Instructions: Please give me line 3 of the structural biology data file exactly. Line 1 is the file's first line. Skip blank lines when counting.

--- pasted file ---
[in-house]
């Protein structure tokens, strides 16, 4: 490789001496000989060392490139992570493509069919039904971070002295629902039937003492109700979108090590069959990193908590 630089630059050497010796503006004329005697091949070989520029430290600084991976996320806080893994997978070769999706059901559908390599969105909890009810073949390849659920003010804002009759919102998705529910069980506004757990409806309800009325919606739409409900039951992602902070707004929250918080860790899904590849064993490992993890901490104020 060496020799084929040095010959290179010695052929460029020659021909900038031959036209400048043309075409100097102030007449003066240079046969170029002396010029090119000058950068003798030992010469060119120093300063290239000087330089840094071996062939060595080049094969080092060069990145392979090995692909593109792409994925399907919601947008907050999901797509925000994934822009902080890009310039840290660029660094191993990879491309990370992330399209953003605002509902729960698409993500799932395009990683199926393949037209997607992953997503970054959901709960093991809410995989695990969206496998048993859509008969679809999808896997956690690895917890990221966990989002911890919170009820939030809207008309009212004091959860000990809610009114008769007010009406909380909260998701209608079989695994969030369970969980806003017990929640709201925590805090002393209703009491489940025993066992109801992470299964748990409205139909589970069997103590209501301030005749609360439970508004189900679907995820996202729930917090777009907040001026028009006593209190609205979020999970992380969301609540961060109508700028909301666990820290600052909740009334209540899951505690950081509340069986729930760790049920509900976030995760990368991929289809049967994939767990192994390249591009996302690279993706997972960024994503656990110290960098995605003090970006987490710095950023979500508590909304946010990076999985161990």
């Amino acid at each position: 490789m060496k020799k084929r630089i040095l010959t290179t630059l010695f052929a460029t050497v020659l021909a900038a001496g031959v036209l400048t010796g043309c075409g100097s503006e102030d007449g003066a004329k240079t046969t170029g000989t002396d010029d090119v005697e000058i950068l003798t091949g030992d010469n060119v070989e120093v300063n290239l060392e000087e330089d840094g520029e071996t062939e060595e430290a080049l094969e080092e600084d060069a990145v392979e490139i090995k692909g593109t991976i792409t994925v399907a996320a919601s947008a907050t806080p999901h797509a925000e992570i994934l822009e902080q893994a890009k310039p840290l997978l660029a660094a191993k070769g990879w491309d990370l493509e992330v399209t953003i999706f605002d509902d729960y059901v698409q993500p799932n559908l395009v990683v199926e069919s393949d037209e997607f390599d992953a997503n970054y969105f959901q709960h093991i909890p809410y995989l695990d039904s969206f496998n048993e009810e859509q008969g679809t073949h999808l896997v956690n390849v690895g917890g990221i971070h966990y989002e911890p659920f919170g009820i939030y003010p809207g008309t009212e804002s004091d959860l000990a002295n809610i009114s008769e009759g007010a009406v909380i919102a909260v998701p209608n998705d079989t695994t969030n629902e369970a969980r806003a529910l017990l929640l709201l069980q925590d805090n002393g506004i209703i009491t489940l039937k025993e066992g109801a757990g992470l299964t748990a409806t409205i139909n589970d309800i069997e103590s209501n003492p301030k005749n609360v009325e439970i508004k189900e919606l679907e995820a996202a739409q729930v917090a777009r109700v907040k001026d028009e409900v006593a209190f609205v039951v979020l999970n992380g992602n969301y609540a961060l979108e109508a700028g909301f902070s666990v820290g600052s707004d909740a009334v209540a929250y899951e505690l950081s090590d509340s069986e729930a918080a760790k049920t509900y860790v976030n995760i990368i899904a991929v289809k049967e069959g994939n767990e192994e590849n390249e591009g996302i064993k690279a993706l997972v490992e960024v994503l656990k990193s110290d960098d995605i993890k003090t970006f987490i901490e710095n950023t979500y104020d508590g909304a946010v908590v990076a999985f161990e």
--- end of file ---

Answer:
């Amino acid at each position: 490789m060496k020799k084929r630089i040095l010959t290179t630059l010695f052929a460029t050497v020659l021909a900038a001496g031959v036209l400048t010796g043309c075409g100097s503006e102030d007449g003066a004329k240079t046969t170029g000989t002396d010029d090119v005697e000058i950068l003798t091949g030992d010469n060119v070989e120093v300063n290239l060392e000087e330089d840094g520029e071996t062939e060595e430290a080049l094969e080092e600084d060069a990145v392979e490139i090995k692909g593109t991976i792409t994925v399907a996320a919601s947008a907050t806080p999901h797509a925000e992570i994934l822009e902080q893994a890009k310039p840290l997978l660029a660094a191993k070769g990879w491309d990370l493509e992330v399209t953003i999706f605002d509902d729960y059901v698409q993500p799932n559908l395009v990683v199926e069919s393949d037209e997607f390599d992953a997503n970054y969105f959901q709960h093991i909890p809410y995989l695990d039904s969206f496998n048993e009810e859509q008969g679809t073949h999808l896997v956690n390849v690895g917890g990221i971070h966990y989002e911890p659920f919170g009820i939030y003010p809207g008309t009212e804002s004091d959860l000990a002295n809610i009114s008769e009759g007010a009406v909380i919102a909260v998701p209608n998705d079989t695994t969030n629902e369970a969980r806003a529910l017990l929640l709201l069980q925590d805090n002393g506004i209703i009491t489940l039937k025993e066992g109801a757990g992470l299964t748990a409806t409205i139909n589970d309800i069997e103590s209501n003492p301030k005749n609360v009325e439970i508004k189900e919606l679907e995820a996202a739409q729930v917090a777009r109700v907040k001026d028009e409900v006593a209190f609205v039951v979020l999970n992380g992602n969301y609540a961060l979108e109508a700028g909301f902070s666990v820290g600052s707004d909740a009334v209540a929250y899951e505690l950081s090590d509340s069986e729930a918080a760790k049920t509900y860790v976030n995760i990368i899904a991929v289809k049967e069959g994939n767990e192994e590849n390249e591009g996302i064993k690279a993706l997972v490992e960024v994503l656990k990193s110290d960098d995605i993890k003090t970006f987490i901490e710095n950023t979500y104020d508590g909304a946010v908590v990076a999985f161990e």